Many years ago, we attended a talk by a renowned specialist on Learning Disabilities and Attention Deficit Disorder. One significant take-away from his talk was that students with AD/HD experience challenges with getting their ideas out from their brain, through their arms, and onto the paper. One of us had witnessed this in her own child. He had strong verbal skills, however his writing did not reflect this ability. When he had to do his own writing, what he wrote was very simple, not at grade level, done hastily, with barely legible handwriting. When she was his scribe and dictated to her, what he was able to impart was above grade level, and was much more reflective of his abilities.
So, the question of why some children – people – with AD/HD experience difficulties with writing is an appropriate one. The answer is that writing or written language involves the ability to organize one’s thoughts, spatial organization on a page, and the ability to use correct syntax to convey ideas to the reader. In addition, a person has to have an understanding and the ability to use the traditional structure of introduction, body, and conclusion in an essay. Children with AD/HD are often challenged by all of these tasks. In addition, students with AD/HD often have poor handwriting indicating weakness in mechanics and written organization, e.g. such as spacing on the page, as well as have difficulty with speed of written output. Their written work often has numerous erasures and is difficult to read.
The complex tasks of writing relies on executive functioning skills, which, for many people with AD/HD are weak. Often, a person with AD/HD may think faster than he/she can write. Students with executive function weaknesses have difficulty with defining the steps to take when writing. In order to be successful in writing, a student needs to plan his/her thoughts when preparing for writing, which is a task that requires the ability to think flexibly. Students with AD/HD do produce interesting ideas with their thoughts, but poor ability in one or more of the aforementioned skills prevents them from keeping pace with their thoughts. Consequently, their writing is disorganized and does not represent their knowledge of the subject.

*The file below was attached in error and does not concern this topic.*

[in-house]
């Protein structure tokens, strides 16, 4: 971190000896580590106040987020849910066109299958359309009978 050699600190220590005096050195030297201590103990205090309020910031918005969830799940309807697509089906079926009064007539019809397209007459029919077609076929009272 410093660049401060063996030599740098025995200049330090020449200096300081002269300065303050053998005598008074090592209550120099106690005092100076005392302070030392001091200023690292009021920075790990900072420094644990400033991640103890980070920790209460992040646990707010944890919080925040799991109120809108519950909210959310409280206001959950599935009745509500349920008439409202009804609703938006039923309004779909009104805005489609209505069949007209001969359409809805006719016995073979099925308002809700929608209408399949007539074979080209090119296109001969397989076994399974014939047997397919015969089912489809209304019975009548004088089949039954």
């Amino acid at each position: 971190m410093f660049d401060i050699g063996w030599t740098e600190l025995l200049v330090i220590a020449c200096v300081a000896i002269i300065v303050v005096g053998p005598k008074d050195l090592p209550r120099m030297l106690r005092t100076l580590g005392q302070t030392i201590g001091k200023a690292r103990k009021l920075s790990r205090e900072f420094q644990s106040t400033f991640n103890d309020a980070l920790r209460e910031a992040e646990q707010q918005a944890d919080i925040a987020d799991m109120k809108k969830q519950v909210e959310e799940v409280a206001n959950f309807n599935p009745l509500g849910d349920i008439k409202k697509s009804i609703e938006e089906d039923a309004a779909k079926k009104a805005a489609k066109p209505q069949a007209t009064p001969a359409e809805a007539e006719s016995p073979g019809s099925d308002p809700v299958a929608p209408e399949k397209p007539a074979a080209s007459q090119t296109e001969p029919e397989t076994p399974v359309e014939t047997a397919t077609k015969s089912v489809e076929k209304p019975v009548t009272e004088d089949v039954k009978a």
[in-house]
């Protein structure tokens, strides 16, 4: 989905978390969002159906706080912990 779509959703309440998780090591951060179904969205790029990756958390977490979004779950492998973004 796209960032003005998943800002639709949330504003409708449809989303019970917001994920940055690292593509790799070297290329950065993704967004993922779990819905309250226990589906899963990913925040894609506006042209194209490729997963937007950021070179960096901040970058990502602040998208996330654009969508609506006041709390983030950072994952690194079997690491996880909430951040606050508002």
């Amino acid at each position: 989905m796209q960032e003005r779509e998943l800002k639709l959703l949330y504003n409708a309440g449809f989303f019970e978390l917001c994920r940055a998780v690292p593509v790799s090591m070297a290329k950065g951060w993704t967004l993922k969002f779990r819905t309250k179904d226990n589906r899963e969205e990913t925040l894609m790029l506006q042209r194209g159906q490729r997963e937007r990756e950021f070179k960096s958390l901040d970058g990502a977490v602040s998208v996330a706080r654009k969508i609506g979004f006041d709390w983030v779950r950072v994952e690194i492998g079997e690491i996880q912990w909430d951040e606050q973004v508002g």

So, what can be done? The answer to this question offers several options for facilitating the writing process. As mentioned in the introduction, using a scribe or allowing the student to dictate is one accommodation. For younger students, simple graphic organizers work well. There are a variety of graphic organizers available for free online to help with the steps and organization in writing. Another solution is using a word processor for composition. Learning to keyboard well can greatly facilitate written expression and is something we highly recommend. Inspiration, a mind-mapping, graphic organizing program is available for the PC and iPad and enables students to treat the organization of their writing as a completely separate step. Additionally, voice-activated word processing tools are available for the computer and iPad. These work well for in-class note taking for older students and adults.
Writing and written language will always be important and a requirement for success in school, and, for that matter, in many walks of life. Even math course work with the Common Core requires written expression to explain how the solution to a problem was found. Tools and accommodations to facilitate the writing process is one of the best ways to ensure academic success for students with, or without AD/HD.